The PE Teacher has four clear ‘verbal’ ways to shape the learning of their pupils within lessons; instruction, feedback, question and silence. A skilled PE teacher will use all four, all of the time. Making judgements on which one to use depending on needs of the pupil in that context and at moment. Expertly interweaving each way to ensure the best verbal information is given to help improve the practice, the performance and ultimately the learning of the pupils. The quality of verbal information to pupils in PE is of paramount importance since it has such an impact on the learner’s understanding.
The first two weeks back into term have been a bit of a blur. However I noticed that my questioning is rusty after the summer break, be it in a PE lesson or out coaching school rugby. To use a sporting cliche my questioning is lacking match fitness and is simply ineffective. Here are a few examples of ineffective questioning I have found myself using in the first week of term and some solutions I used to to rectify them in the second week:
A series of closed questions that weren’t helping improve my insight of pupils prior knowledge:
This happened in my first lesson of the year. I wanted to gain a better understanding of what pupils had learnt in PE at primary school, but ended up asking questions where all I got was a yes or no answer. I continued this line of questioning, getting more and more frustrated, with their binary responses. It took me a while to realise that it was my fault that I was gaining no real insight to what they already knew. Solution: Give them numerous movement problems where they would demonstrate their own solutions, which would give me some better understanding of what prior knowledge and ability they had. Just get them moving.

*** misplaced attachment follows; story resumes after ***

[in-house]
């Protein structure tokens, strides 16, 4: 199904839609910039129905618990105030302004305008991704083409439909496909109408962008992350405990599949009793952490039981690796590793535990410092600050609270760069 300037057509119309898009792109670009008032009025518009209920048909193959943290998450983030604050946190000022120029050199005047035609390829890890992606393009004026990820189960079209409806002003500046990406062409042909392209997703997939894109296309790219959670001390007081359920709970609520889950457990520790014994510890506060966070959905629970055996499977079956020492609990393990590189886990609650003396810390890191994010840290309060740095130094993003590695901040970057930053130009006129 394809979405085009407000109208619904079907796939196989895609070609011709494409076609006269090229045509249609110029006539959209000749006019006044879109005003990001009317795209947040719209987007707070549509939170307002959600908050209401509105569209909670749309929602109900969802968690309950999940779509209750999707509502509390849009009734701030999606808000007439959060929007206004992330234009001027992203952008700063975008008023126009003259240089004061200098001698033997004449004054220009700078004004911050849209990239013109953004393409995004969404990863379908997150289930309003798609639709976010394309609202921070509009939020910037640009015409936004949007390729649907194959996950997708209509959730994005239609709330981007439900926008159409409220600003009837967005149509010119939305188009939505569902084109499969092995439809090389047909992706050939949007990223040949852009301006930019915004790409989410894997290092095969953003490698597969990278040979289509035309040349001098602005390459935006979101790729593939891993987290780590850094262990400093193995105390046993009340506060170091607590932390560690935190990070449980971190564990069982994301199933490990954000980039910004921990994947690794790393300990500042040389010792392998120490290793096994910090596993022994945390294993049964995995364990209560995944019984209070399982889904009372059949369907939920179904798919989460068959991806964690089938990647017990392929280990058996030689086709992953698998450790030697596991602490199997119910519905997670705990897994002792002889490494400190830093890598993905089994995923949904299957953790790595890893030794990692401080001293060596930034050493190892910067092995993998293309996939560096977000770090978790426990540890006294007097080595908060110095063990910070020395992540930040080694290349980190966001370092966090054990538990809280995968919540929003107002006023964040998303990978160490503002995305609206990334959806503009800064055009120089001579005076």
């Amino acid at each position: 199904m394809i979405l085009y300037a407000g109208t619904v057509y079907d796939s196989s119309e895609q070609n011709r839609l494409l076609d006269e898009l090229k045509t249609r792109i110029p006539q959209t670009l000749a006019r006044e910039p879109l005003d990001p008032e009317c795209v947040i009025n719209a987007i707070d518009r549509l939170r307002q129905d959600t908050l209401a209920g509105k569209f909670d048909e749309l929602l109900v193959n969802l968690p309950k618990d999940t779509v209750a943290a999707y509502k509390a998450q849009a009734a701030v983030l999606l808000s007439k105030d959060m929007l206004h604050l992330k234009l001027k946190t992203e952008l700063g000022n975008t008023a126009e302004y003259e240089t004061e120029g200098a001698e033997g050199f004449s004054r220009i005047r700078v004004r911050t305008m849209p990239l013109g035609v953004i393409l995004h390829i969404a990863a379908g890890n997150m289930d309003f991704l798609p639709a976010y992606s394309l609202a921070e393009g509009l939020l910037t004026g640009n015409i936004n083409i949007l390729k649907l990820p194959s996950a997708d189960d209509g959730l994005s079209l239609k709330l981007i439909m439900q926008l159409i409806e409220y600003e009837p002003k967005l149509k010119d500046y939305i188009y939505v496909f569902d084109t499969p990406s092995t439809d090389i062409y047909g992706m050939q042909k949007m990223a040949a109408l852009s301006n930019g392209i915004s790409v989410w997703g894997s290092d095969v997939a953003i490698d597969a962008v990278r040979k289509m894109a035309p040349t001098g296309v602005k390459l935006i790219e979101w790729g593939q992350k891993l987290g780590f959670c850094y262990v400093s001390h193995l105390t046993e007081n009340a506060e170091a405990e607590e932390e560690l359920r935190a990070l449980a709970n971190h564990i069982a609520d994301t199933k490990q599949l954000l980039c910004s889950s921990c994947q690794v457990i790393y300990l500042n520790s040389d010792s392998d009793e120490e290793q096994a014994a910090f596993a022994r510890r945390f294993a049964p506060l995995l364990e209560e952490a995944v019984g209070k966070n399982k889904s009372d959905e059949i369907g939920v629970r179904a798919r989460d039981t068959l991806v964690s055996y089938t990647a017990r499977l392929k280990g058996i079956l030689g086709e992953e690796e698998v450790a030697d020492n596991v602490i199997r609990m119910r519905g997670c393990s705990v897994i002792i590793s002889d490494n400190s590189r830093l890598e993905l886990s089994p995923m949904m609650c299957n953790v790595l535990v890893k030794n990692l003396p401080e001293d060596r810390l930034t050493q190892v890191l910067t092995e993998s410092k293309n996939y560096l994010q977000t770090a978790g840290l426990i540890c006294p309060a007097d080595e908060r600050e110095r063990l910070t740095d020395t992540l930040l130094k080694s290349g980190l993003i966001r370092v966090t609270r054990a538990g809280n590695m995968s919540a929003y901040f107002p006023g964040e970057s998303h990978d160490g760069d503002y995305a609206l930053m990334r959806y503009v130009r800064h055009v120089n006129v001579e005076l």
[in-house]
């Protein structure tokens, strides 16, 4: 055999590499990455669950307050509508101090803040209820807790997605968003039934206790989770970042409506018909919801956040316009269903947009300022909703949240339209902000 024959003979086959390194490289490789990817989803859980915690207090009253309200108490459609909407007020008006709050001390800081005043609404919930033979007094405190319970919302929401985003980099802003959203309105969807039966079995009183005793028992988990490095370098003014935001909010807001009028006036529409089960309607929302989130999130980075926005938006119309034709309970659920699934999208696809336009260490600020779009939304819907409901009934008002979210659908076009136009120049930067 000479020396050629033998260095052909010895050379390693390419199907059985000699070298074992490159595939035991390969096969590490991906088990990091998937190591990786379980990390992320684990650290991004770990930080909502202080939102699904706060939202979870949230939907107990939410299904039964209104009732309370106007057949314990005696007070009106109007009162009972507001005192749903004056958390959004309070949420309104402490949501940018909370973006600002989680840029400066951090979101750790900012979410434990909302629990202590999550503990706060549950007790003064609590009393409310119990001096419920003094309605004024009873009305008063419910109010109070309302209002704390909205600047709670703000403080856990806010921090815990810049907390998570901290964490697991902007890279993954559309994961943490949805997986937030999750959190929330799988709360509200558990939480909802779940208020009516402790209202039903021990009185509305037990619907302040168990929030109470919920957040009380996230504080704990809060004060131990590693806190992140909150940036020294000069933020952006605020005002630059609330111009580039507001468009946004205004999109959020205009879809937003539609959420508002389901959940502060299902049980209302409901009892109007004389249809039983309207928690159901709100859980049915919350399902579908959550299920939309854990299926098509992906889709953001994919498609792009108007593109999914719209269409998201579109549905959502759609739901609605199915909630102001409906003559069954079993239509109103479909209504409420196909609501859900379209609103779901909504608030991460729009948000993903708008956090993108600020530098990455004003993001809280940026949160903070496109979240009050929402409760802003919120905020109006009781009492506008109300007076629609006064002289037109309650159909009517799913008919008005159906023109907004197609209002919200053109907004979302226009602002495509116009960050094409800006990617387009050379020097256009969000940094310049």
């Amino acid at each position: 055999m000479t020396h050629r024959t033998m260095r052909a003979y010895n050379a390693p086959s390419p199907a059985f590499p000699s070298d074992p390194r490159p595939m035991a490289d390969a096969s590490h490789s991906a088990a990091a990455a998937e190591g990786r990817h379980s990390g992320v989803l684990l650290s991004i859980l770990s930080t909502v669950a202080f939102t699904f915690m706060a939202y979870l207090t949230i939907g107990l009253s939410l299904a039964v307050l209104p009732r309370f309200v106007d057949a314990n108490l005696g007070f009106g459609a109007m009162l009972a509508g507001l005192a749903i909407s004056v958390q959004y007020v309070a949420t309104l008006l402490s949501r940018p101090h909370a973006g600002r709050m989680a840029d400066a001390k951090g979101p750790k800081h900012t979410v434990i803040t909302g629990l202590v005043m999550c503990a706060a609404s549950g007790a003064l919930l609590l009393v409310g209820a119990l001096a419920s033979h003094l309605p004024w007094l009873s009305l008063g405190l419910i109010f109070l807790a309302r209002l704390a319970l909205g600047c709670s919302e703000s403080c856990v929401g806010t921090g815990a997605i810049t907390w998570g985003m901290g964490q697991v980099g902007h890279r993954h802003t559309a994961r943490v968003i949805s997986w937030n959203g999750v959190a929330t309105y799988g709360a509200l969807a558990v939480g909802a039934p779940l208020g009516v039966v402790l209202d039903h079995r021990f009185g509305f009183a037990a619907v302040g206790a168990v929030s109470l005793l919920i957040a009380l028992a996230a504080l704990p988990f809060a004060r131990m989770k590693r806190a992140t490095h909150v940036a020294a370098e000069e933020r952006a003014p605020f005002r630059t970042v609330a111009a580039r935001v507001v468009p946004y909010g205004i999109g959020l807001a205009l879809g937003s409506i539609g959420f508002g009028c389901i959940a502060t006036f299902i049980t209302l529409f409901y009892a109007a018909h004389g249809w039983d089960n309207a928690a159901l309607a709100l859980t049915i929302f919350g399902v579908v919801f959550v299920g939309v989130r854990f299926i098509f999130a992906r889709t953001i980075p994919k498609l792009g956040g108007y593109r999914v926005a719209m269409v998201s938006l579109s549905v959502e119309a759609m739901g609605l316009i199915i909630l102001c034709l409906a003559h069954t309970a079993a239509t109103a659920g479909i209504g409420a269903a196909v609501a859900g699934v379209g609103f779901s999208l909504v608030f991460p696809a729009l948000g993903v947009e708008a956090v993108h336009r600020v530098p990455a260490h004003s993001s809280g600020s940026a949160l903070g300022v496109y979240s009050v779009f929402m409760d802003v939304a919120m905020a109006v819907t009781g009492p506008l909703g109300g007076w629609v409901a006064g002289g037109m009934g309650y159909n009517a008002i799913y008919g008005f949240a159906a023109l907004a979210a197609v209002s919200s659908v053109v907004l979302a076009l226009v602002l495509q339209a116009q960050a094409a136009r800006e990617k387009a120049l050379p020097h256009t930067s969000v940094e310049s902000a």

Questions that were outside the experience and understanding of my pupils:
This year I have been asked to coach a more junior and therefore inexperienced school rugby team. However my questioning has maintained at the level I would use for our 1st XV players, using terminology that would not be appropriate or accessible for younger players. I have also questioned their understanding about certain systems of attack and defence for quite a while during the first few after school sessions. I was getting hardly any correct responses and could see their eyes glazing over and yet I continued. Solution: Asked a simple question with a show of hands that helped me gauge the experience of the squad and then got them to play a number of games designed around on attack and defence problems so I could see what they knew and what they could do.
Asking pupils questions with multiple different answers, but rejected those answers I didn’t want, giving no time to explore their potential: